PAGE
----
Understanding the electrochemical properties of naphthalene diimide: implication for stable and high-rate lithium-ion battery electrodes

Image credit: Yang Shi


Redox-active organic molecules have attracted much attention as alternatives to transition-metal-based electrodes for lithium-ion batteries due to their low cost and large abundance. However, the relatively low cycling stability still prevents some of the most promising molecules to be used as lithium-ion electrodes. Herein, we used 1,4,5,8-naphthalene diimide (NDI) as a model molecule to systematically investigate its intrinsic electrochemical property, including its electrolyte compatibility, maximum capacity, cycling stability, and rate capability in different organic electrolytes. Extensive physicochemical characterization, electrochemical measurement, and density function theory (DFT) calculation together show that the electrode–electrolyte interaction is the key factor determining its specific capacity and cycling stability. With a proper selection of electrolytes, NDI molecule, which was considered to be not stable for lithium storage, can achieve near theoretical capacity (based on two-electron reaction), very high rate capability, and high cycling stability. This study suggests the importance of understanding the fundamental electrode–electrolyte interactions in designing high-performance organic electrodes.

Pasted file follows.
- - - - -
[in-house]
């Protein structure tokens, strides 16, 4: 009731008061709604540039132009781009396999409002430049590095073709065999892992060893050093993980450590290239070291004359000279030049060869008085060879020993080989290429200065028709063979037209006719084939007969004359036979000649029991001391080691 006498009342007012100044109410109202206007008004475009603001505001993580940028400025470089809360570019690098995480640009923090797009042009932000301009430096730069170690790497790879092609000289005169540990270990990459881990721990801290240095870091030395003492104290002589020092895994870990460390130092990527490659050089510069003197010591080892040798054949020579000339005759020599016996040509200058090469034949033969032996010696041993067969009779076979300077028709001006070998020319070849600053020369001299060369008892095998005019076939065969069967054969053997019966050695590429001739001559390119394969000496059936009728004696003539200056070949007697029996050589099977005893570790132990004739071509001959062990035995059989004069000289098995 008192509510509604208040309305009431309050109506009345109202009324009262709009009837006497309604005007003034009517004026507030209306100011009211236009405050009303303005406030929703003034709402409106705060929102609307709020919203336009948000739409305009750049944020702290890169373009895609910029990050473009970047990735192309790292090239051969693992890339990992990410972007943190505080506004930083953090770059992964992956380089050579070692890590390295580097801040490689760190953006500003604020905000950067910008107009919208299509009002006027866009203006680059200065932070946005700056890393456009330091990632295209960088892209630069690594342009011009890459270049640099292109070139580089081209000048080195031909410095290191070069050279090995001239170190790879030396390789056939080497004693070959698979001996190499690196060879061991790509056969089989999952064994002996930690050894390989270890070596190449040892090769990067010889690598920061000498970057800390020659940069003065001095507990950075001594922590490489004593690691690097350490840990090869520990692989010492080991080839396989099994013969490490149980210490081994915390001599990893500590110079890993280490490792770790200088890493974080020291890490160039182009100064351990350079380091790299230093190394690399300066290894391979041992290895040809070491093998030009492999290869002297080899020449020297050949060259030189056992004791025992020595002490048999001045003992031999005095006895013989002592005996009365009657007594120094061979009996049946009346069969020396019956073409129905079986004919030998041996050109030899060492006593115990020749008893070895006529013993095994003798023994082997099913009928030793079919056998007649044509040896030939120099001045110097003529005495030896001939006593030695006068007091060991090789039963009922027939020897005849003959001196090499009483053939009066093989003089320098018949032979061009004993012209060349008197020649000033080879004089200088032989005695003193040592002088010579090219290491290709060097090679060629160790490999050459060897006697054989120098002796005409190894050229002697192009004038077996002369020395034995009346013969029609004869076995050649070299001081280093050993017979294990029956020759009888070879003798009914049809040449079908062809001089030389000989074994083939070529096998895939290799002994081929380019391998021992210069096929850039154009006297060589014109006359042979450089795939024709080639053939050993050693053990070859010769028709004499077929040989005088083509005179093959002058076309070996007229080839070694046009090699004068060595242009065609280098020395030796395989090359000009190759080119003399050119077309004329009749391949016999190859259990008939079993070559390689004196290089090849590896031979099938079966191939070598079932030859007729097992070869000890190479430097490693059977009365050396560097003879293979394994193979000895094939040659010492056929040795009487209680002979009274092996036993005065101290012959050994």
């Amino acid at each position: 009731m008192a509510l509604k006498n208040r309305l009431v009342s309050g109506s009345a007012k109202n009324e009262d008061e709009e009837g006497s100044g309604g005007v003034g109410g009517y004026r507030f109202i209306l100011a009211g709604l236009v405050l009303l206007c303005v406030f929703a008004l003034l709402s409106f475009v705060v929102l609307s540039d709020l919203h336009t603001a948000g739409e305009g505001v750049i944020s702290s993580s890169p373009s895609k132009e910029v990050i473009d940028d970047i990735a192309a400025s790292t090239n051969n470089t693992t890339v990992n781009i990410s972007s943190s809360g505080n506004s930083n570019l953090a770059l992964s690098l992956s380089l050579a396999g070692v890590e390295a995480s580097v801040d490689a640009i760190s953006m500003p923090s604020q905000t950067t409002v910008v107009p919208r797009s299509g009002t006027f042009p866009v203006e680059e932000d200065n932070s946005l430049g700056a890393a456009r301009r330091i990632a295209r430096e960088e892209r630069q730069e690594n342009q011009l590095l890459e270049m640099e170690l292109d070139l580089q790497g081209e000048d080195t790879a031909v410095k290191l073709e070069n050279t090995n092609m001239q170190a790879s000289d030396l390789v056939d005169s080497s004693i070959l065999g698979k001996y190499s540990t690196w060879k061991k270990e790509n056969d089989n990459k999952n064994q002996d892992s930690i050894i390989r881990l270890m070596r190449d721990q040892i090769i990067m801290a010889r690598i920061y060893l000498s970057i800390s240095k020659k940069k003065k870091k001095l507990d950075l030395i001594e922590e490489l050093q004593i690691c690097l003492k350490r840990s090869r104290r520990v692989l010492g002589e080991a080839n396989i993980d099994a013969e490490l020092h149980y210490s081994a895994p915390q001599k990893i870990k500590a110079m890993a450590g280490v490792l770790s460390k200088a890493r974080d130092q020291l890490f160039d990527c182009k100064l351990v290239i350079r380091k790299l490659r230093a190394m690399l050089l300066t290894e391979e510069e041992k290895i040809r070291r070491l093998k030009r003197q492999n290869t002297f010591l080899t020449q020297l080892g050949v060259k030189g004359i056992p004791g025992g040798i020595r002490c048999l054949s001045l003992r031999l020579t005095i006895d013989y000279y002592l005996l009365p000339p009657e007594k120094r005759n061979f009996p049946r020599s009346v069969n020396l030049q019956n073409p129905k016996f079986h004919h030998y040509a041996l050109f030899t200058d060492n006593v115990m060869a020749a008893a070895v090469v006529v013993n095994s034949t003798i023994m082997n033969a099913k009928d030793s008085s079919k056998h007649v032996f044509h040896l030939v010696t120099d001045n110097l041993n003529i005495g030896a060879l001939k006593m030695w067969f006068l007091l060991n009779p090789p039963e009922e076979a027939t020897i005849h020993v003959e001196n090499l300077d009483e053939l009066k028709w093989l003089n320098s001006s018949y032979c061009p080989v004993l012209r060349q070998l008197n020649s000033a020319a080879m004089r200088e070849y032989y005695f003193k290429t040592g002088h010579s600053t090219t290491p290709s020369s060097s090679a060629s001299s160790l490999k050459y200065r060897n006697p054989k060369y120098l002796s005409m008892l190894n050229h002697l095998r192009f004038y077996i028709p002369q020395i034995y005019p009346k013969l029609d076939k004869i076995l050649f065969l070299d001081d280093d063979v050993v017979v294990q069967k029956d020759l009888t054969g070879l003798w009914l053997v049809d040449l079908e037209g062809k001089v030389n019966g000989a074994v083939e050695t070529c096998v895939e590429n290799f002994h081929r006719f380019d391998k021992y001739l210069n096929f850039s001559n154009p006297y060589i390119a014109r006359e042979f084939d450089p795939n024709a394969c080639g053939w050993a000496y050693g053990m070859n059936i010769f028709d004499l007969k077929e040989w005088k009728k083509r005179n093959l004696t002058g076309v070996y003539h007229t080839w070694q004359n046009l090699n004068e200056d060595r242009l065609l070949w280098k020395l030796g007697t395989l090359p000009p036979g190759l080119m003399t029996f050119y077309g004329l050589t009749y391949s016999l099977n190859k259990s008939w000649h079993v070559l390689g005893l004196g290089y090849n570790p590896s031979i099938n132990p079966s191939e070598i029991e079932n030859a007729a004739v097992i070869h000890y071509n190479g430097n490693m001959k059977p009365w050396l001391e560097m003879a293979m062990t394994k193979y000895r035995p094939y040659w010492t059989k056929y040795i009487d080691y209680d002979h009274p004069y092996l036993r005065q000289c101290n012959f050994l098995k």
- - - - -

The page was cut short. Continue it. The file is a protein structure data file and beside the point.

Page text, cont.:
Chemistry of Materials 30.10 (2018): 3508-3517
Shengli Jiang
Shengli Jiang
Postdoctoral Associate

My research interests include molecular modeling, machine learning, and materials design.